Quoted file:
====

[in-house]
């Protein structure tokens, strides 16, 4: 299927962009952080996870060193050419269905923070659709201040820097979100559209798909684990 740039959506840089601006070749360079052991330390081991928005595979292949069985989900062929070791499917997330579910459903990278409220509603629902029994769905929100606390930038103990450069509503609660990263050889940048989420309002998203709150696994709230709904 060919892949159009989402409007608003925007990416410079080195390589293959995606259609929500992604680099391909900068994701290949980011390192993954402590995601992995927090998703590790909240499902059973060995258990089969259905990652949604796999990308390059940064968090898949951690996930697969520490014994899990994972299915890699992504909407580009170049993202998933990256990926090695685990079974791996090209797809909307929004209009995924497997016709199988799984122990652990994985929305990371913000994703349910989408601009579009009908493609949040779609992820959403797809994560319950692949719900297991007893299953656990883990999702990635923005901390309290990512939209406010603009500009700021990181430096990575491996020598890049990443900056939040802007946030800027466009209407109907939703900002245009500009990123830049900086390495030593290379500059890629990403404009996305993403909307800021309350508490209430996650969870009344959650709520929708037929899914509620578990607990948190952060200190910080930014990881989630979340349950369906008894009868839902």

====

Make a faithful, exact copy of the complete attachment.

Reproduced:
[in-house]
């Protein structure tokens, strides 16, 4: 299927962009952080996870060193050419269905923070659709201040820097979100559209798909684990 740039959506840089601006070749360079052991330390081991928005595979292949069985989900062929070791499917997330579910459903990278409220509603629902029994769905929100606390930038103990450069509503609660990263050889940048989420309002998203709150696994709230709904 060919892949159009989402409007608003925007990416410079080195390589293959995606259609929500992604680099391909900068994701290949980011390192993954402590995601992995927090998703590790909240499902059973060995258990089969259905990652949604796999990308390059940064968090898949951690996930697969520490014994899990994972299915890699992504909407580009170049993202998933990256990926090695685990079974791996090209797809909307929004209009995924497997016709199988799984122990652990994985929305990371913000994703349910989408601009579009009908493609949040779609992820959403797809994560319950692949719900297991007893299953656990883990999702990635923005901390309290990512939209406010603009500009700021990181430096990575491996020598890049990443900056939040802007946030800027466009209407109907939703900002245009500009990123830049900086390495030593290379500059890629990403404009996305993403909307800021309350508490209430996650969870009344959650709520929708037929899914509620578990607990948190952060200190910080930014990881989630979340349950369906008894009868839902």